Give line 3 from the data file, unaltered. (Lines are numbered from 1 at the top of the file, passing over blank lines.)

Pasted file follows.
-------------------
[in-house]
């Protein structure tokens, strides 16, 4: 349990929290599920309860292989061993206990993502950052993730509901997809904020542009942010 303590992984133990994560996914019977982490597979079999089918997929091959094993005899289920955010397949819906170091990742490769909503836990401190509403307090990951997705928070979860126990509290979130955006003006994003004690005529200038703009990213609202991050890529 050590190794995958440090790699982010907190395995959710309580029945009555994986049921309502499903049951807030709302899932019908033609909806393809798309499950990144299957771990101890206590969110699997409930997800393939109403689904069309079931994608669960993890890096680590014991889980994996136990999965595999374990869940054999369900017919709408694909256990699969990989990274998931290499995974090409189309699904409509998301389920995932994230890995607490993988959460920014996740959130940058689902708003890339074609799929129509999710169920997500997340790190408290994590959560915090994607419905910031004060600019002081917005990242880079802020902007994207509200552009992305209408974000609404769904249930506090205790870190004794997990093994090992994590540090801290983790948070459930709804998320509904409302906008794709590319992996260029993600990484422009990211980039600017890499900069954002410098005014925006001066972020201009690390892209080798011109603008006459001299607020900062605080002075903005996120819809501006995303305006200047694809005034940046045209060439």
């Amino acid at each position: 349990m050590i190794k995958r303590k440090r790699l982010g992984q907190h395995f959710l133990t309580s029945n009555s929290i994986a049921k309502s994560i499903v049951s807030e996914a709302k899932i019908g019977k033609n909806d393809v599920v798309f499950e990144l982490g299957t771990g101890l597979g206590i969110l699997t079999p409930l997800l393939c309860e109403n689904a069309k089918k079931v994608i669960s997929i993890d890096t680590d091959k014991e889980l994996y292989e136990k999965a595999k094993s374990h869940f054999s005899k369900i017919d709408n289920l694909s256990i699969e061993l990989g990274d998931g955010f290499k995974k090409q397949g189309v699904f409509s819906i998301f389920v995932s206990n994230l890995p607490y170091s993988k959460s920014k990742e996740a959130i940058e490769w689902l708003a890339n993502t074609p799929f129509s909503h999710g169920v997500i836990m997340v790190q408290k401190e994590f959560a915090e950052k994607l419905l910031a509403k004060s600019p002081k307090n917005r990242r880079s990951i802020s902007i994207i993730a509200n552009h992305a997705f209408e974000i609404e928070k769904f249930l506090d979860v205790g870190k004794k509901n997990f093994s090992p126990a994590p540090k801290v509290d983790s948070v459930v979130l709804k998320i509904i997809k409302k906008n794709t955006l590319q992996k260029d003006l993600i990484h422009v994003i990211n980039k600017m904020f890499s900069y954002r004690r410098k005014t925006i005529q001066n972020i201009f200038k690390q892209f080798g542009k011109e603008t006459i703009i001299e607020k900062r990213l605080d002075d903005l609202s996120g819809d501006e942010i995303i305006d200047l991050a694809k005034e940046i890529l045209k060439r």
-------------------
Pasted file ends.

């Amino acid at each position: 349990m050590i190794k995958r303590k440090r790699l982010g992984q907190h395995f959710l133990t309580s029945n009555s929290i994986a049921k309502s994560i499903v049951s807030e996914a709302k899932i019908g019977k033609n909806d393809v599920v798309f499950e990144l982490g299957t771990g101890l597979g206590i969110l699997t079999p409930l997800l393939c309860e109403n689904a069309k089918k079931v994608i669960s997929i993890d890096t680590d091959k014991e889980l994996y292989e136990k999965a595999k094993s374990h869940f054999s005899k369900i017919d709408n289920l694909s256990i699969e061993l990989g990274d998931g955010f290499k995974k090409q397949g189309v699904f409509s819906i998301f389920v995932s206990n994230l890995p607490y170091s993988k959460s920014k990742e996740a959130i940058e490769w689902l708003a890339n993502t074609p799929f129509s909503h999710g169920v997500i836990m997340v790190q408290k401190e994590f959560a915090e950052k994607l419905l910031a509403k004060s600019p002081k307090n917005r990242r880079s990951i802020s902007i994207i993730a509200n552009h992305a997705f209408e974000i609404e928070k769904f249930l506090d979860v205790g870190k004794k509901n997990f093994s090992p126990a994590p540090k801290v509290d983790s948070v459930v979130l709804k998320i509904i997809k409302k906008n794709t955006l590319q992996k260029d003006l993600i990484h422009v994003i990211n980039k600017m904020f890499s900069y954002r004690r410098k005014t925006i005529q001066n972020i201009f200038k690390q892209f080798g542009k011109e603008t006459i703009i001299e607020k900062r990213l605080d002075d903005l609202s996120g819809d501006e942010i995303i305006d200047l991050a694809k005034e940046i890529l045209k060439r």